These nuclei are called isotopes. See pages 738–739 on the features of atomic nuclei.
    Modes of Radioactive Decay
    Most of you are familiar with these modes, which are listed below:

    alpha decay,
    beta decay, and
    gamma decay.
    Detection of Radioactivity
    Several radiation detection instruments, one of which is shown in this
    lesson, are commercially available. On page 749, there is also a picture
    of a handheld radiation detector that is commonly used by first-on-scene
    responders to identify the sources of beta and gamma radiation.
    Historical notes: Many of the terms associated with radioactivity, as you
    will find out, come from the early pioneers in radiation physics such as
    Marie Curie and Wilhelm Conrad Roentgen. Roentgen discovered the
    basic properties of X-rays, the properties of ionizing radiation, and the
    possibility of using radiation in medicine (NDT Education Resource
    Center, n.d.). Curie was a physicist, a chemist, and a pioneer in the study
    of radiation who won the Nobel Prize in both physics and chemistry
    (Bagley, 2019). Radioactivity was first discovered in 1896 by Henri
    Becquerel (APS Physics, 2008). These discoveries, though, did not
    come without a price. Scientists learned that radiation was not only a
    source of energy and medicine, but it could also be a potential threat to
    human health if not handled properly.
    Geiger counter
    (Godruma, n.d.).
    Units of Radiation and Radiation Dose
    The intensity of a radioisotope is called its activity, and the activity per unit mass is called its specific activity
    (Meyer, 2020). Units of activity include curie and becquerel.
    Units of a radiation dose are listed below:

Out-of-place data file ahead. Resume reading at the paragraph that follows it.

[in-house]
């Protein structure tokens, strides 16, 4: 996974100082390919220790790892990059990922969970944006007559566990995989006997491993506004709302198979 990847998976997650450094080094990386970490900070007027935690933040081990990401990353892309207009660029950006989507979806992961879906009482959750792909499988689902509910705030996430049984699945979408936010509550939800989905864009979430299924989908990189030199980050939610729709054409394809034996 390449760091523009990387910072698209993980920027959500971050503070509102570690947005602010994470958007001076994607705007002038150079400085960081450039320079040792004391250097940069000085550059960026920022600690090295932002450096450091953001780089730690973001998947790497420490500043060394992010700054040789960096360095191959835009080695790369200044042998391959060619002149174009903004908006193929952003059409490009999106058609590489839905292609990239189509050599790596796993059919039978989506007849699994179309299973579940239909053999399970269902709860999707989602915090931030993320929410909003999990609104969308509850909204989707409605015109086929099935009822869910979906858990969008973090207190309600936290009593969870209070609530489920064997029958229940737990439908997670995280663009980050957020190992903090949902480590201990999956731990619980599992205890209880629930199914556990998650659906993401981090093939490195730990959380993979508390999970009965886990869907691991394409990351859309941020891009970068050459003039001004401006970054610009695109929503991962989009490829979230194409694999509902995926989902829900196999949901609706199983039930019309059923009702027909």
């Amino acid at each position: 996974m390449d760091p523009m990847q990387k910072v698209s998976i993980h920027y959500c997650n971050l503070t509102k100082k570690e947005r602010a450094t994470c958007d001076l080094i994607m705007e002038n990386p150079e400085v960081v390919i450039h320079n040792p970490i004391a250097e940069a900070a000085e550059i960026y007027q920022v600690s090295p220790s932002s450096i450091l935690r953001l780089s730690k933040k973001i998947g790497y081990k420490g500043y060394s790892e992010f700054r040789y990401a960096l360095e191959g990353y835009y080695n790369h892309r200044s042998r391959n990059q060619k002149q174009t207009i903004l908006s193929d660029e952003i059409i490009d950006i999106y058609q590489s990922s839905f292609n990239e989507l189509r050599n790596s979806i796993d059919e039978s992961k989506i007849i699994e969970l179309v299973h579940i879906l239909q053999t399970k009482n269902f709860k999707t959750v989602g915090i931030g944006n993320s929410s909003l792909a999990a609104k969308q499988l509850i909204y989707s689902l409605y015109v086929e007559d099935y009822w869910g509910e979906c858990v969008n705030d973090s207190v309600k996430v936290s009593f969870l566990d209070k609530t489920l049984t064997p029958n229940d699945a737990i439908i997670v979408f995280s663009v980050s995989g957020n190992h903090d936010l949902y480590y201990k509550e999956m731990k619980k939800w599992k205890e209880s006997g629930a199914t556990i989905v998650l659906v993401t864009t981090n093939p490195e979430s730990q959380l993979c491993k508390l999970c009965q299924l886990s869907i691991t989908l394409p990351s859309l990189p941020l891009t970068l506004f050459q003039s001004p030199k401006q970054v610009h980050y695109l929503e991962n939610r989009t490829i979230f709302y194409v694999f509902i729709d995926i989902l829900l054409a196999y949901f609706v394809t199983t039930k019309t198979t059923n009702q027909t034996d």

radiation absorbed dose (rad),
    roentgen equivalent man (rem),
    gray, and
    Background radiation is the combination of ionizing radiation from natural and artificial sources in and around
    Earth. Every person is constantly exposed to cosmic radiation and other inescapable low-level ionizing
    radiation emitted from the naturally occurring radioisotopes. See Figure 16.6 of the textbook on the sources of
    background radiation.
    Radiation sickness is the combination of health effects resulting from short- or long-term exposure to
    radiation. See Table 16.3 of the textbook of acute radiation effects.
    OSH 3308, Interactions of Hazardous Materials
    Workplace regulations involving radiation exposure are discussed in Section 16.7
    indicated above, OSHA regulates employee exposure to radiation in the workplace
    Title for activities not
    addressed by the NRC or DOE.
    How Is Nuclear Power Generated?
    Nuclear energy is generated similar to a fossil-fueled power plant. Both heat water to produce steam that will
    drive the turbines to generate electricity. In a nuclear power plant, the heat is produced from the nuclear
    reaction called fission. In nuclear fission, neutrons are fired at the nucleus of a radioactive element (uranium235). The U-235 nucleus absorbs the neutrons and splits into smaller atoms and more neutrons. Some of the